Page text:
Bentley University Graduates Urged to Define Their Own Success and Embrace Life’s Unexpected Lessons
Liberty Mutual Chairman and CEO David H. Long challenged graduates at Bentley University’s 98th annual undergraduate commencement ceremony to define success on their own terms and pay attention to life’s unplanned but important moments.
“Life is unexpected,” said Long. “Make the master plans, but hold them loosely and let the quiet whispers of life guide your steps.”
Approximately 8,000 people attended the ceremony, which was held on May 20, 2017, in Waltham, Mass., and marked the centennial anniversary of Bentley’s founding in 1917.
Long, who emigrated from working-class Liverpool, England, to attend college in upstate New York, shared details of his own transition from shoveling gravel at $5 per hour after college to leading Liberty Mutual, a Fortune 100 company with operations in 30 countries.
“Today I am a CEO, but that doesn’t define me any more than shoveling gravel did,” he said. “It doesn’t define who I am or what I value or how I choose to behave. It may tell you what I’ve achieved, but it won’t tell you who I’ve become.
“You will need to decide for yourself what your definition of success will be, in your own mind and in your own heart,” Long advised the 1,040 graduates. “Define and find success on your own terms and, in pursuit of those big things, press into the small and unexpected moments with all the might you can muster.”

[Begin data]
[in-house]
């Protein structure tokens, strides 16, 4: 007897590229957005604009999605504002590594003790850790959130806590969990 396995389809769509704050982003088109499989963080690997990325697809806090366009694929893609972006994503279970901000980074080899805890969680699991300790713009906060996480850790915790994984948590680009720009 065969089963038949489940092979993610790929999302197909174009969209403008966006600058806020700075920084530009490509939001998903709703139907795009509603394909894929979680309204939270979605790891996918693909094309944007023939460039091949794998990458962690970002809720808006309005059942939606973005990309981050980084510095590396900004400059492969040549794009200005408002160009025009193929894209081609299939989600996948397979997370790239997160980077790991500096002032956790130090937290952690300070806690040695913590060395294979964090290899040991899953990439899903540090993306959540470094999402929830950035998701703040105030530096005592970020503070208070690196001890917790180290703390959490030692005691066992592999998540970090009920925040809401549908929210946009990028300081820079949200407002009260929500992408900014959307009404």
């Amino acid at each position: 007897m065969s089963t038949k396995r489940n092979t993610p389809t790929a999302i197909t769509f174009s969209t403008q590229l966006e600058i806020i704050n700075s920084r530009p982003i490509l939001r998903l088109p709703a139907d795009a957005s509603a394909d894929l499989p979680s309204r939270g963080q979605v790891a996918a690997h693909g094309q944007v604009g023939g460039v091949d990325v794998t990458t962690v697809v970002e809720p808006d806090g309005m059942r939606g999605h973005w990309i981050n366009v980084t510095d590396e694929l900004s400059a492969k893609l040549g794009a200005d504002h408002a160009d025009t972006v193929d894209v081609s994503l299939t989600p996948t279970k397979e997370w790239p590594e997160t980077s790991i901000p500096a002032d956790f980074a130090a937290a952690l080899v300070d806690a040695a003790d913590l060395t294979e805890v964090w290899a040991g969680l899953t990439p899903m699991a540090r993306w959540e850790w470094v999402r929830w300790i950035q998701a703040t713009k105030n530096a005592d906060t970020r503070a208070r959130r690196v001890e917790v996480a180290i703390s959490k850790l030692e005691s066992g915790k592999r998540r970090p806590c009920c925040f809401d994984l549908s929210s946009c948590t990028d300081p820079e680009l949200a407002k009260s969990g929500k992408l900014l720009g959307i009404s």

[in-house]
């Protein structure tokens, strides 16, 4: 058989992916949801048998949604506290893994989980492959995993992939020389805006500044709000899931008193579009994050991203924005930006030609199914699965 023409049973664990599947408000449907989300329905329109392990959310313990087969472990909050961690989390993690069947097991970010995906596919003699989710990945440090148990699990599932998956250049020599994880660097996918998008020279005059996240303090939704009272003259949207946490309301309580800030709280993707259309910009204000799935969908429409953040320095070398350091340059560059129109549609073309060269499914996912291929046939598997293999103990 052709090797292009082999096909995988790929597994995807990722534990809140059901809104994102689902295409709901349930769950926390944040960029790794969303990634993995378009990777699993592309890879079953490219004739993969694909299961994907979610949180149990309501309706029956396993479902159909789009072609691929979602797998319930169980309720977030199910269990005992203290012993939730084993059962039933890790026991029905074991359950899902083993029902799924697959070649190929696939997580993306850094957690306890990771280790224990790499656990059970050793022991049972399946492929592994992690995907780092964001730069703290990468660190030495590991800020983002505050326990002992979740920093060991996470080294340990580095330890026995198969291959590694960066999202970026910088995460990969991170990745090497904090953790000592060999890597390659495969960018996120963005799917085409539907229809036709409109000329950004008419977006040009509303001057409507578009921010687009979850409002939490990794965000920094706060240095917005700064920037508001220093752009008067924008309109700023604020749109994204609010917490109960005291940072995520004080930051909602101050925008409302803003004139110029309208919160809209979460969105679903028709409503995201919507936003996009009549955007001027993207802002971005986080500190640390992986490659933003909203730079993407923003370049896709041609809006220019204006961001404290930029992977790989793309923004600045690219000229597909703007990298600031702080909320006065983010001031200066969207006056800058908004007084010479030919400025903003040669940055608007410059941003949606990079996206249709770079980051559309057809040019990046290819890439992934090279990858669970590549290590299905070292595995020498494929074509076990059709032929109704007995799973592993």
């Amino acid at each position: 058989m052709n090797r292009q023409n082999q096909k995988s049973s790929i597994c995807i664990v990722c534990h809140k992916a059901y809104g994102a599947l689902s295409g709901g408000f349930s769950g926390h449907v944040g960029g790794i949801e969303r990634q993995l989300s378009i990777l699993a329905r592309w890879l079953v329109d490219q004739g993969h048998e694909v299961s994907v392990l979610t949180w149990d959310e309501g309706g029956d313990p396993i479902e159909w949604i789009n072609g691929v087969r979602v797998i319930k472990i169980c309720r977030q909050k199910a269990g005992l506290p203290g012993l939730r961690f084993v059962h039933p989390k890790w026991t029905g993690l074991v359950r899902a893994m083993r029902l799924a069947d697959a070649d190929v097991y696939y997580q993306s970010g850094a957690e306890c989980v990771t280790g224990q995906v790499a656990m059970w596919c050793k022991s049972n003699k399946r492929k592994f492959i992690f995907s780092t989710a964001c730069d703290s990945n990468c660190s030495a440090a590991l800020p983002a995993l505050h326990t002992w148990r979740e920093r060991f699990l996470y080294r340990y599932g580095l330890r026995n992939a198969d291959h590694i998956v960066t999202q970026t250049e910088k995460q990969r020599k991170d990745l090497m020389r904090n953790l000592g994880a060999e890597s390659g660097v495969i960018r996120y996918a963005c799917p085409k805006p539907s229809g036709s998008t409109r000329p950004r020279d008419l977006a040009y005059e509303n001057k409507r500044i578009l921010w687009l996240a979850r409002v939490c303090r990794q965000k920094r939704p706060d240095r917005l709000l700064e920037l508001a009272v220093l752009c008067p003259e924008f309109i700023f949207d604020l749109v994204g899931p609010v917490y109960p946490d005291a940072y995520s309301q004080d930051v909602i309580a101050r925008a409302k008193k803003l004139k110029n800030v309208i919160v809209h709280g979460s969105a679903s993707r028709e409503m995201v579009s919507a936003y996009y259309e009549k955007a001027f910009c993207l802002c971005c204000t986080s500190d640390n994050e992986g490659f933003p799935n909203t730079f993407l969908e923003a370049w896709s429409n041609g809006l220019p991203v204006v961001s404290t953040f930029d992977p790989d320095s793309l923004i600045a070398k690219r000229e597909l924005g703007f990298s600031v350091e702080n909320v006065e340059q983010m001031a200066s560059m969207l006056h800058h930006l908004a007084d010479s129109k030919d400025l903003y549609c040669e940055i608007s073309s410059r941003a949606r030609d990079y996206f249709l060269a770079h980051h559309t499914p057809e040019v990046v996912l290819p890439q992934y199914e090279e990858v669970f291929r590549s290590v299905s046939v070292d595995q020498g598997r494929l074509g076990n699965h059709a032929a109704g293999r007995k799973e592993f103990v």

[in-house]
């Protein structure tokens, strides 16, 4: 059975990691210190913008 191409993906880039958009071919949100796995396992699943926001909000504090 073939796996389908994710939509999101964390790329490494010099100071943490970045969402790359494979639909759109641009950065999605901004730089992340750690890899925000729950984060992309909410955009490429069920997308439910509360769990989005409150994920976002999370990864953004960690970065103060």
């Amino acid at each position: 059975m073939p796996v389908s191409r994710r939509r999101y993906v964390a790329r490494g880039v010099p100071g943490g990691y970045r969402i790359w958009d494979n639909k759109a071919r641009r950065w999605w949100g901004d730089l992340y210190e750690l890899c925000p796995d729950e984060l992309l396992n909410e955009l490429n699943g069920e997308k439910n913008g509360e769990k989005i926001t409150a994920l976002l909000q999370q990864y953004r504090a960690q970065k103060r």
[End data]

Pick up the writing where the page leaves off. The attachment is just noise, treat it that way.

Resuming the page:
Long received an honorary doctor of commercial science degree at the ceremony.
At a separate commencement ceremony for graduate students later on Saturday, Micho Fernandez Spring, chairwoman of the Global Corporate Practice and New England region of Weber Shandwick, encouraged the nearly 700 students to use their business skills and training to improve the lives of others.
Referencing a public sector “paralyzed by gridlock and dysfunction,” Spring called on graduates to become problem-solvers. “Business—transformed by technology, disruptors and entrepreneurs—is emerging as an engine of unprecedented progress, innovation and collaboration on some of our toughest issues,” Spring told students at the 42nd commencement for Bentley’s McCallum Graduate School of Business. “It is for you to better perfect capitalism so that it benefits more people.”
Spring, a native of Cuba whose family immigrated to the United States after Fidel Castro came to power when she was 9, urged graduates to be revolutionary business leaders. “The great challenges of human destiny today depend on global business leadership,” she said. “One that embraces a broader sense of responsibility; one that commits itself not just to customers but to culture, not just to profits but to purpose, not just within businesses but beyond borders; one that rejects the compartments that divide our lives in favor of values that inspire them.”
Spring encouraged the graduates to keep values at the core of what they do. “Disruptive business models and technological innovation are not enough,” she said. “They must be anchored in values, purpose, and a humane and empathetic approach to the world in which you work.”